W.C. Fields from the Ziegfeld Follies and Broadway Stage to the Screen: Becoming a Character Comedian

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On stage, Vaudeville: Fields started as a juggler in vaudeville, appearing in the makeup of a genteel "tramp" with a scruffy beard and shabby tuxedo. He juggled cigar boxes, hats, and a variety of other objects in what appears to have been a unique and fresh act, parts of which are reproduced in some of his films. Fields confined his act to pantomime so that he could play international theaters.

Fields toured several continents and became a world-class juggler and an international star. He worked bits of juggling into many of his films.

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A good portion of his act is contained in The Old Fashioned Way. Broadway: Back in America, Fields found that he could get more laughs by adding dialogue to his routines. His trademark mumbling patter and sarcastic asides were developed during this time. There he delighted audiences with a wild pool skit, complete with bizarrely shaped cues and a custom-built table used for a number of hilarious gags and surprising trick shots.

His pool game is also reproduced, at least in part, in some of his films, notably in Six of a Kind He starred in multiple editions of the Follies and in the Broadway musical comedy Poppy, where he perfected his persona as a colorful small-time confidence man. Films, Silent era: Fields starred in a couple of short comedies, filmed in New York in His stage commitments prevented him from doing more movie work until He reprised his Poppy role in a silent-film adaptation, retitled Sally of the Sawdust and directed by D.

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The film included a silent version of the porch sequence which would one day be expanded in the sound film It's a Gift Fields wore a scruffy-looking, clip-on mustache in virtually all of his silent films, discarding it only after his first sound feature film, Her Majesty Love, his only Warner Brothers production. At Paramount: Fields made four short subjects for comedy pioneer Mack Sennett in and , distributed through Paramount Pictures. During this period, Paramount began featuring Fields in full-length comedies, and by he was a major movie star.

It was for one of the films of this period International House that outtakes of one scene Fields, and two other actors allegedly recorded the only moving image record of the Long Beach earthquake. This footage was later revealed to have been faked as a publicity stunt for the movie. He often contributed to the scripts of his films, under unusual pseudonyms such as the seemingly prosaic "Charles Bogle", which appeared on most of his films in the s; "Otis Criblecoblis", which contains an embedded homophone for "scribble"; and "Mahatma Kane Jeeves", a play on mahatma and on a phrase an aristocrat might use when about to leave the house: "My hat, my cane, Jeeves".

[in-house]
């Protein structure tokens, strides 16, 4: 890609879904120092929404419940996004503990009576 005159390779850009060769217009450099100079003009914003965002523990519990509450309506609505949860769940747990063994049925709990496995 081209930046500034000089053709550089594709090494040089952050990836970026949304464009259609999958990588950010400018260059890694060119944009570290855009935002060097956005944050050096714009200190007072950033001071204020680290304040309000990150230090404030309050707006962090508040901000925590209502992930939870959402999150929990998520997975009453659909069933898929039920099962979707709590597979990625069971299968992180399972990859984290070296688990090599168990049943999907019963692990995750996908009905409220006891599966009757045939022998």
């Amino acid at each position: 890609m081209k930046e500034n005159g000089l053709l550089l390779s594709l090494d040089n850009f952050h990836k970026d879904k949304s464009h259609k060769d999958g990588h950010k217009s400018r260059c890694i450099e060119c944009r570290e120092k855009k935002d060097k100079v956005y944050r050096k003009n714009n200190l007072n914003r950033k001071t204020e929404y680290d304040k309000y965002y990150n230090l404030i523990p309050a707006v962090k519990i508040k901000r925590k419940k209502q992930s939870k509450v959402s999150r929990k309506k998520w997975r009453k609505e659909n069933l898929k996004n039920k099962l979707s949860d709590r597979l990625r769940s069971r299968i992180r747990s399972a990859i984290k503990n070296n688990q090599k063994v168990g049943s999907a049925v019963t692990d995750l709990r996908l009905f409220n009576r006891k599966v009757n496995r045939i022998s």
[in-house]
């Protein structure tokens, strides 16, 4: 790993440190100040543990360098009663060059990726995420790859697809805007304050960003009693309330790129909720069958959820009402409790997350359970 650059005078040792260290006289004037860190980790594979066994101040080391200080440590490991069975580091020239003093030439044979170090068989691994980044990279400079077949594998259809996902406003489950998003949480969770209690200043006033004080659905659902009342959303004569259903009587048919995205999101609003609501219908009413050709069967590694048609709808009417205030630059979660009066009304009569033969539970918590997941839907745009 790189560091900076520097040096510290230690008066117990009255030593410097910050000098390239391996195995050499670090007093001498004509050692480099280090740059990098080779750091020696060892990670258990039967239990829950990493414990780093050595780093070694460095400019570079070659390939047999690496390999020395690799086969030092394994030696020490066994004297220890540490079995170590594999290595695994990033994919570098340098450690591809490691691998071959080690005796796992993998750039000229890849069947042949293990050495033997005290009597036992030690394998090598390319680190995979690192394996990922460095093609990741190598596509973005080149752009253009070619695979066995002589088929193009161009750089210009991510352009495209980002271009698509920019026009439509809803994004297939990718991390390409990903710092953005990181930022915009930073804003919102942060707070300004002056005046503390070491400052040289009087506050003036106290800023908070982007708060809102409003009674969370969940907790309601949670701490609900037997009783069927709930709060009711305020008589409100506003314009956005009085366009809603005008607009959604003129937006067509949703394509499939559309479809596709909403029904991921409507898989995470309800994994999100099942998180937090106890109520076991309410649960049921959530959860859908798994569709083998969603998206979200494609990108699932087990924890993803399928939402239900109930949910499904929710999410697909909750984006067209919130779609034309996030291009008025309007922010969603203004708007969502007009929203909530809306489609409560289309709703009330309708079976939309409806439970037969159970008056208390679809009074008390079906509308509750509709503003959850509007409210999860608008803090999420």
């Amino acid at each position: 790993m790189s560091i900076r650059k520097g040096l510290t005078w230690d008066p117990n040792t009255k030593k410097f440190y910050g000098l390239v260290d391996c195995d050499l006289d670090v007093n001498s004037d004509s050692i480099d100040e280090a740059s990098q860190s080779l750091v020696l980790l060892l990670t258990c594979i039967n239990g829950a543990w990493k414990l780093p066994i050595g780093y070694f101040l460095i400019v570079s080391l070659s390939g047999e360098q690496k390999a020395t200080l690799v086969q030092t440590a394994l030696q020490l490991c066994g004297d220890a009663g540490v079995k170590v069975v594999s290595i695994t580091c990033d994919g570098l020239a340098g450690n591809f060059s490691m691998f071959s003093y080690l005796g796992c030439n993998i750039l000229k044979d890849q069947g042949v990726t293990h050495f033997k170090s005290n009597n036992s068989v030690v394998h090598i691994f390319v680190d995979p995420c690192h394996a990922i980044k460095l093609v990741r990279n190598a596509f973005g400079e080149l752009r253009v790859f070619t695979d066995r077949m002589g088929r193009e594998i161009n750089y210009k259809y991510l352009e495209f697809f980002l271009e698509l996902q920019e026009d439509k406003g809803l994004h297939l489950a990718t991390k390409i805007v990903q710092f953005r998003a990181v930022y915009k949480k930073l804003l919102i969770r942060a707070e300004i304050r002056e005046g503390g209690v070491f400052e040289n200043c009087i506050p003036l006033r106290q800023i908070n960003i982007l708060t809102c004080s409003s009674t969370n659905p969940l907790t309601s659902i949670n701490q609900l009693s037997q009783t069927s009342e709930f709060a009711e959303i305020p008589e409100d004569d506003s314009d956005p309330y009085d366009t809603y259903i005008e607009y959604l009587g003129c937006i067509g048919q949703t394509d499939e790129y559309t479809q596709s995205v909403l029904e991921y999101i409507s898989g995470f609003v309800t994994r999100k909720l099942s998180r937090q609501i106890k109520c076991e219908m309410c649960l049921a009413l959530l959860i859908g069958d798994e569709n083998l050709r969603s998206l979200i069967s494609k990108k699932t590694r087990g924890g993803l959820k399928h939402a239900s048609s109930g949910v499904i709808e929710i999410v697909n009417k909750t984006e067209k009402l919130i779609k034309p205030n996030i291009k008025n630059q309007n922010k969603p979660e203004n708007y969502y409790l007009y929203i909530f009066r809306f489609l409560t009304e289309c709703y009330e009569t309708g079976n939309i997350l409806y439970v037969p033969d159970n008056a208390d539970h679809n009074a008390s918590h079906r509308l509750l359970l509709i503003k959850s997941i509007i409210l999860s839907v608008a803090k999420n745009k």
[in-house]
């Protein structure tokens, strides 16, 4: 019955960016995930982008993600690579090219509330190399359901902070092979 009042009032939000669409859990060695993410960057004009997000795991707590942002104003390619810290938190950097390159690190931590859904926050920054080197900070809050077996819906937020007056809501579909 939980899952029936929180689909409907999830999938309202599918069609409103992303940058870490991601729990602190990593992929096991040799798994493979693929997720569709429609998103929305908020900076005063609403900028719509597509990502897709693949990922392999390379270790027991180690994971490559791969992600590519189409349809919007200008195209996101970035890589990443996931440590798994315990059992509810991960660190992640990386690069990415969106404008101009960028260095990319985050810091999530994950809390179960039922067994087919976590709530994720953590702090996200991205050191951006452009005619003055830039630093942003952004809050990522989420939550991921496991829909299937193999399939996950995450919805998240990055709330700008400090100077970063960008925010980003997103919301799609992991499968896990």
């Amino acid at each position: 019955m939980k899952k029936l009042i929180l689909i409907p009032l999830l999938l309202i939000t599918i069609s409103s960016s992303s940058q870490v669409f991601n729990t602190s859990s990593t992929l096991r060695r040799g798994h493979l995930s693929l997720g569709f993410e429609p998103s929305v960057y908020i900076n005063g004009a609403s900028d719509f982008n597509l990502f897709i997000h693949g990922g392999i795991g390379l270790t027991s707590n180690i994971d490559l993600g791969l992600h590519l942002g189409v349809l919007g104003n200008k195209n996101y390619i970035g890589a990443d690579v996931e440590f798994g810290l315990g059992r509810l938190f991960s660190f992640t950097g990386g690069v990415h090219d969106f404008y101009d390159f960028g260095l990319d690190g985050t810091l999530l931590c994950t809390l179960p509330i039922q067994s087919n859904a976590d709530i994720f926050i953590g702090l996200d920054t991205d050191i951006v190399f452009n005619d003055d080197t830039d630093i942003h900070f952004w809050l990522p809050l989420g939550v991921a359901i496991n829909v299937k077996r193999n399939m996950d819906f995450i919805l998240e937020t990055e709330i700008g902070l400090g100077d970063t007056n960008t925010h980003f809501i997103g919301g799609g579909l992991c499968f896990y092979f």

Stinnett: W.C. Fields among the 'lovable lushes' of yesteryear

In features such as It's a Gift and Man on the Flying Trapeze, he is reported to have written or improvised more or less all of his own dialogue and material, leaving story structure to other writers. In his films, he often played hustlers such as carnival barkers and card sharps, spinning yarns and distracting his marks. He had an affection for unlikely names and many of his characters bore them. Some examples are: "Larson E. His classic It's a Gift included his stage sketch of trying to escape his nagging family by sleeping on the back porch, and being bedeviled by noisy neighbors and traveling salesmen.

That film, along with films such as You're Telling Me! Although lacking formal education, he was well read and a lifelong admirer of author Charles Dickens, whose characters' unusual names inspired Fields to do likewise for his various characters. He achieved one of his career ambitions by playing the character Mr.

In , Fields re-created his signature stage role in Poppy for Paramount Pictures. Supporting players: Fields had a small cadre of supporting players that he employed in several films: Kathleen Howard, as a nagging wife or antagonist. Pinkerton Snoopington in The Bank Dick. Fields by William K. I thought I'd lost it! He was determined to make a movie his way, with his own script and staging and his own choice of supporting players. Universal finally gave him the chance, and the resulting film, Never Give a Sucker an Even Break, is a masterpiece of absurd humor in which Fields appeared as himself, "The Great Man".

Universal's singing star Gloria Jean played opposite Fields, and his old cronies Leon Errol and Franklin Pangborn served as his comic foils. But the film Fields delivered was so surreal Universal recut and reshot parts of it and then quietly released both the film and Fields. Sucker turned out to be his last starring film. By then he was much heavier and less mobile than he had been at the peak of his film career during , when he was reasonably fit and trim.

Fields completed a scene for the 20th Century Fox film Tales of Manhattan, in which he played an eccentric professor hired by Margaret Dumont to give a temperance lecture to a gathering of high society swells. This scene was cut from the film before release, supposedly due to running time. It was discovered in the vaults at Fox in the mid s and was included in the video and DVD releases of the movie. On radio, While Fields was inactive in films due to extended illness, he recorded a short speech for a radio broadcast.

His familiar, snide drawl registered so well with listeners that he quickly became a popular guest on network radio shows. Fields would twit Charlie about his being made of wood: Fields: "Tell me, Charles, is it true your father was a gate-leg table? Fields, that when you stood on the corner of Hollywood and Vine, 43 cars waited for your nose to change to green?

I can remember when, with my own little unsteady legs, I toddled from room to room.